Listeria is a genus of bacteria most species of which, if consumed, can make people seriously ill. It can be found in soft cheeses made from unpasteurized milk, raw meat, unpasteurized milk, unwashed vegetables, deli meats, and hot dogs or sausages that are not fully heated, even if they are fully cooked before packaging. In most cases, slight exposure will not result in symptoms; however, those with lower immune systems are at greater risk for contraction.
A Listeria infection may present with fever, soreness of the neck, and vomiting or diarrhea. Complicated forms can lead to the development of both encephalitis and certain forms of meningitis. Women who are pregnant who contract illness from this bacteria can have sudden stillbirths.
Further, pregnant women are about 20 times more likely than the rest of the general population to get listeriosis. If miscarriage or stillbirth does not result, newborns can be born with Listeria infections, which can lead to higher rates of infant mortality. Since pregnant women are particularly prone to this bacteria, and the effects can be quite devastating, women who are pregnant or nursing newborns should report any symptoms of gastrointestinal illness accompanied by headaches or a sore neck and fever.
Others at risk for complications from Listeria ingestion include those with HIV, those who have received organ transplants, those with diabetes, newborns, and the elderly. It is most important that people in these higher risk groups observe some precautionary procedures that can help reduce the risk of contraction.
Those at risk should avoid raw milk or cheese made with raw milk. Deli meats should be avoided as well. If eating hot dogs or sausages, these should be fully cooked since heating destroys the bacteria cells. Any raw vegetables or fruit should be thoroughly washed. Raw meat should be avoided completely.
Recent studies show that premade salads, with lettuce, dressing and other additions that one compiles at home have also shown a higher incidence of Listeria. Though these salads may be convenient, the US Centers for Disease Control (CDC) now recommends that lettuce and other vegetables be washed, even if the label advertises these products as prewashed.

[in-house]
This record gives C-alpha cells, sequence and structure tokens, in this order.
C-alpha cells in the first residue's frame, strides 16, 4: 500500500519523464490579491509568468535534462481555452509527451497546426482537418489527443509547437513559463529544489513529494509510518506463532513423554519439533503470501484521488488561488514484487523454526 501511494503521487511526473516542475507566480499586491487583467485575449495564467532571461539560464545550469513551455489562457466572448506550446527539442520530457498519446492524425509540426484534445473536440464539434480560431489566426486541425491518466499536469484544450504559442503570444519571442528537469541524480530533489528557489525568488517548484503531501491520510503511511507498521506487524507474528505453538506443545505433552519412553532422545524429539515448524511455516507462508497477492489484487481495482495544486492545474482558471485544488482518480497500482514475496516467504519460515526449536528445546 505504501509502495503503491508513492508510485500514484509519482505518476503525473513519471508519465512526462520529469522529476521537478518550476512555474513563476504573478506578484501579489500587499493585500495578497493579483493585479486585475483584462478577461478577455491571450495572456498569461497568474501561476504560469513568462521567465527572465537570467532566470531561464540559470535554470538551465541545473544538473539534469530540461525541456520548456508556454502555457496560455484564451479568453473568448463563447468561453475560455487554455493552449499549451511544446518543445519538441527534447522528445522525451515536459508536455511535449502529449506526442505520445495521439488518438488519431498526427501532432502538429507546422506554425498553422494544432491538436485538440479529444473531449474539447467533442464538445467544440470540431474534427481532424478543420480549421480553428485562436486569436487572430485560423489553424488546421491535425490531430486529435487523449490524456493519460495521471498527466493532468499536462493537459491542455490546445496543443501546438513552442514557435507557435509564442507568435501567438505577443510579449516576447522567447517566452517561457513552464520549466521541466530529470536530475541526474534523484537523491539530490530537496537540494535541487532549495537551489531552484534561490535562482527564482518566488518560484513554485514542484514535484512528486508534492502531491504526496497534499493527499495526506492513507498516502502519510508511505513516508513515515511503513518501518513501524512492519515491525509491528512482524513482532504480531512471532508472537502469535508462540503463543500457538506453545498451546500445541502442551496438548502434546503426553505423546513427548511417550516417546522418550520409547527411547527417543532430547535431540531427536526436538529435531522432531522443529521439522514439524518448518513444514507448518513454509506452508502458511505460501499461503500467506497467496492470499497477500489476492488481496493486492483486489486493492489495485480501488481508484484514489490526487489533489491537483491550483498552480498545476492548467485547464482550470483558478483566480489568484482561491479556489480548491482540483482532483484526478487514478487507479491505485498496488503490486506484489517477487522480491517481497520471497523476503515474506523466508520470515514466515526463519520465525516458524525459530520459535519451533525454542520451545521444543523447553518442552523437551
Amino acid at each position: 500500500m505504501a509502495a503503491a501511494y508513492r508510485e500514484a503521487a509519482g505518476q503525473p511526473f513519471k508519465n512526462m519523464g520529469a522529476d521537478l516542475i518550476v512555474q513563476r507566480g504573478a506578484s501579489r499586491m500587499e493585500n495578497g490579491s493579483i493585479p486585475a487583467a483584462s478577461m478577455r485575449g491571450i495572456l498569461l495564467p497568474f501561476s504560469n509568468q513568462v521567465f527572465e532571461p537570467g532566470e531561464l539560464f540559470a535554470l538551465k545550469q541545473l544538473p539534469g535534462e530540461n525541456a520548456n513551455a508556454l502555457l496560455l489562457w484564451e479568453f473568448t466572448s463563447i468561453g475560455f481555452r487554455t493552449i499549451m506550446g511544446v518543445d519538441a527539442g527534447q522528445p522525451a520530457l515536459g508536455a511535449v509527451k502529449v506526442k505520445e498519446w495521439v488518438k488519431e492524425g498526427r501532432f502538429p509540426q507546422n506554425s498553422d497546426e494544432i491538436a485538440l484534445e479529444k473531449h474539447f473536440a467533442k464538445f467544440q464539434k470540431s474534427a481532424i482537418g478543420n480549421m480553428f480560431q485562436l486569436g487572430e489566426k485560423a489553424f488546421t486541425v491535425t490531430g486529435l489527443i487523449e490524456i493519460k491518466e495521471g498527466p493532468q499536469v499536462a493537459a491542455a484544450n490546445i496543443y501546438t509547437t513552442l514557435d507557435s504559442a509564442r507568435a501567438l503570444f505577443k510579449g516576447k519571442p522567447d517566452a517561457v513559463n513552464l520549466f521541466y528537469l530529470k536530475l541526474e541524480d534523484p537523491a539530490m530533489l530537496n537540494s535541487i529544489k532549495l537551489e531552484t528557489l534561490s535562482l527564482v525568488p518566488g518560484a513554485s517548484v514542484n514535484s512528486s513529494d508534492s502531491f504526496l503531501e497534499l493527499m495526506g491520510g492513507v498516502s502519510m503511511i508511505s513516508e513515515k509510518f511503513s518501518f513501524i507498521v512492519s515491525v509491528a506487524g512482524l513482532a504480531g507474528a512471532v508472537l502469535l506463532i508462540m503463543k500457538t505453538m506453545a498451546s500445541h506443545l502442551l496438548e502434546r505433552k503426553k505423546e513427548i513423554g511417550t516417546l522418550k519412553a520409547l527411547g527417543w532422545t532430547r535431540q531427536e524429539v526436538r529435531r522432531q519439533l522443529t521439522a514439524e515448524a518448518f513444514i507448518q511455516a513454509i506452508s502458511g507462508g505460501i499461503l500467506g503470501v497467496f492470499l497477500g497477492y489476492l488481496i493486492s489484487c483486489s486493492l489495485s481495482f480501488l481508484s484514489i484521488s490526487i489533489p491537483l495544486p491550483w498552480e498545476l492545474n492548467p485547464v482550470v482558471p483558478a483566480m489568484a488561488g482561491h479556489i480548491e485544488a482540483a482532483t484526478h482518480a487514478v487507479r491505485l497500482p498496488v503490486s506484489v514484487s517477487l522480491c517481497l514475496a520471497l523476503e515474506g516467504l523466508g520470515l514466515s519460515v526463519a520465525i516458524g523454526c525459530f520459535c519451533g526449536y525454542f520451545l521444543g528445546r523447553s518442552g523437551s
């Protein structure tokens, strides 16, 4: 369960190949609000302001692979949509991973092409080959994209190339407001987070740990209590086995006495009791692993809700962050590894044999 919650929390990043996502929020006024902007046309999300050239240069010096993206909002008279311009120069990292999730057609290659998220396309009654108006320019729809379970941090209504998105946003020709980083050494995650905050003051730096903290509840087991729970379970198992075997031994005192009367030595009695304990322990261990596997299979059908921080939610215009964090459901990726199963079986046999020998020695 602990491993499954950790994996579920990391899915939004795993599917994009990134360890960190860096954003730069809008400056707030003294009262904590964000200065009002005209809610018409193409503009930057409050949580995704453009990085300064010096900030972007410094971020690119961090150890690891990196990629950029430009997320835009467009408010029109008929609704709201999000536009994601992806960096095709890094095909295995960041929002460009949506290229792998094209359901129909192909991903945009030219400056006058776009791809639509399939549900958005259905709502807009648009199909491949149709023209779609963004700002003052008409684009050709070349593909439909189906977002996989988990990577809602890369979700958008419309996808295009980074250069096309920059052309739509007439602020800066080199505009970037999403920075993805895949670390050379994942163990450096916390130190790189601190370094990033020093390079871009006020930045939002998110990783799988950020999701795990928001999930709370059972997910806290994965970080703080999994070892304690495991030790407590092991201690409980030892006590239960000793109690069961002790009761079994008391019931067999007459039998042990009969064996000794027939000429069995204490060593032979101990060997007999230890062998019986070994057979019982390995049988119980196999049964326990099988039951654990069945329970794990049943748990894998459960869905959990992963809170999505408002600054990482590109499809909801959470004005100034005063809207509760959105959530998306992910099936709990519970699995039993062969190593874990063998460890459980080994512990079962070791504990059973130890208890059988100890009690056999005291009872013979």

The presence of Listeria infection can be confirmed by blood test. Physicians usually ask for a fecal sample as well. When diagnosed, this bacteria is treated with antibiotics which will kill the cells and generally prevent the complications of meningitis, encephalitis and stillbirth.
In the US, when cases of Listeria are reported to a physician, the physician reports this information to both the Food and Drug Administration (FDA) and the CDC. This is helpful to identify the source of infection and warn others regarding the possibility of exposure to the bacteria. If a person is aware that he or she has been exposed to Listeria, he or she should keep in mind that symptoms can occur anytime within two months of exposure. It is advisable to see a physician and mention exposure.
Most people who contract this bacteria will not go on to have future complications. Additionally, only a small number of people are infected each year. Should someone feel he or she is experiencing symptoms common to Listeria infections, however, it is prudent to see a physician immediately, as treatment is simply a course of antibiotics.